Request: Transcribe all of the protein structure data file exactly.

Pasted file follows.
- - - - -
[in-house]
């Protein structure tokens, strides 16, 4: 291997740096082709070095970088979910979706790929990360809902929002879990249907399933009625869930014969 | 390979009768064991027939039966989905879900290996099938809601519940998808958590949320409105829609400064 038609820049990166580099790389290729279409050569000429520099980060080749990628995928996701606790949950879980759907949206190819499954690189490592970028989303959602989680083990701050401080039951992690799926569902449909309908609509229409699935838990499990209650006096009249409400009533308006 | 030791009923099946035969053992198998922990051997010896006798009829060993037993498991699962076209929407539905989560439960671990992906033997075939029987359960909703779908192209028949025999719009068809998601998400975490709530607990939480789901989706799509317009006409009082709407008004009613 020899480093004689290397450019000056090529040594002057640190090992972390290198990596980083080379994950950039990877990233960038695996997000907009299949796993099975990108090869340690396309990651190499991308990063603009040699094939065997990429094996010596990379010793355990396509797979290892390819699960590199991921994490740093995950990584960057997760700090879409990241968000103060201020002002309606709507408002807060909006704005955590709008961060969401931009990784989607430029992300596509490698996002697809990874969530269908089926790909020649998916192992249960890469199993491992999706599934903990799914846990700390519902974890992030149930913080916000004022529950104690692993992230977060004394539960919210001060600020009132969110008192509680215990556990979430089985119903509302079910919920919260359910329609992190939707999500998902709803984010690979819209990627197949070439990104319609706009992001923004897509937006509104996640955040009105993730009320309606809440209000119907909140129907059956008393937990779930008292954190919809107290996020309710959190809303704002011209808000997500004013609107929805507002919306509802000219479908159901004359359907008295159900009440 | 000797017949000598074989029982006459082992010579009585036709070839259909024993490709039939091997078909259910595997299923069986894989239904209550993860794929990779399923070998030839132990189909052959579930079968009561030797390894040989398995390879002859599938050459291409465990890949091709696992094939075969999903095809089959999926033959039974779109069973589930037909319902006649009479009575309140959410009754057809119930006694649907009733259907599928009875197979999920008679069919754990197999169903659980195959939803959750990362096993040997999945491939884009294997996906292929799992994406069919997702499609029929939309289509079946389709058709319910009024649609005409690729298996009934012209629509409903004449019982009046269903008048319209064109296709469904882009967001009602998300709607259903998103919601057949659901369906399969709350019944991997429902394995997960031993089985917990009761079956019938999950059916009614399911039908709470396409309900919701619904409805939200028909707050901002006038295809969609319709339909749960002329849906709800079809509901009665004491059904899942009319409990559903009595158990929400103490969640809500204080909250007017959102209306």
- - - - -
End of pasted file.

[in-house]
């Protein structure tokens, strides 16, 4: 291997740096082709070095970088979910979706790929990360809902929002879990249907399933009625869930014969 | 390979009768064991027939039966989905879900290996099938809601519940998808958590949320409105829609400064 038609820049990166580099790389290729279409050569000429520099980060080749990628995928996701606790949950879980759907949206190819499954690189490592970028989303959602989680083990701050401080039951992690799926569902449909309908609509229409699935838990499990209650006096009249409400009533308006 | 030791009923099946035969053992198998922990051997010896006798009829060993037993498991699962076209929407539905989560439960671990992906033997075939029987359960909703779908192209028949025999719009068809998601998400975490709530607990939480789901989706799509317009006409009082709407008004009613 020899480093004689290397450019000056090529040594002057640190090992972390290198990596980083080379994950950039990877990233960038695996997000907009299949796993099975990108090869340690396309990651190499991308990063603009040699094939065997990429094996010596990379010793355990396509797979290892390819699960590199991921994490740093995950990584960057997760700090879409990241968000103060201020002002309606709507408002807060909006704005955590709008961060969401931009990784989607430029992300596509490698996002697809990874969530269908089926790909020649998916192992249960890469199993491992999706599934903990799914846990700390519902974890992030149930913080916000004022529950104690692993992230977060004394539960919210001060600020009132969110008192509680215990556990979430089985119903509302079910919920919260359910329609992190939707999500998902709803984010690979819209990627197949070439990104319609706009992001923004897509937006509104996640955040009105993730009320309606809440209000119907909140129907059956008393937990779930008292954190919809107290996020309710959190809303704002011209808000997500004013609107929805507002919306509802000219479908159901004359359907008295159900009440 | 000797017949000598074989029982006459082992010579009585036709070839259909024993490709039939091997078909259910595997299923069986894989239904209550993860794929990779399923070998030839132990189909052959579930079968009561030797390894040989398995390879002859599938050459291409465990890949091709696992094939075969999903095809089959999926033959039974779109069973589930037909319902006649009479009575309140959410009754057809119930006694649907009733259907599928009875197979999920008679069919754990197999169903659980195959939803959750990362096993040997999945491939884009294997996906292929799992994406069919997702499609029929939309289509079946389709058709319910009024649609005409690729298996009934012209629509409903004449019982009046269903008048319209064109296709469904882009967001009602998300709607259903998103919601057949659901369906399969709350019944991997429902394995997960031993089985917990009761079956019938999950059916009614399911039908709470396409309900919701619904409805939200028909707050901002006038295809969609319709339909749960002329849906709800079809509901009665004491059904899942009319409990559903009595158990929400103490969640809500204080909250007017959102209306």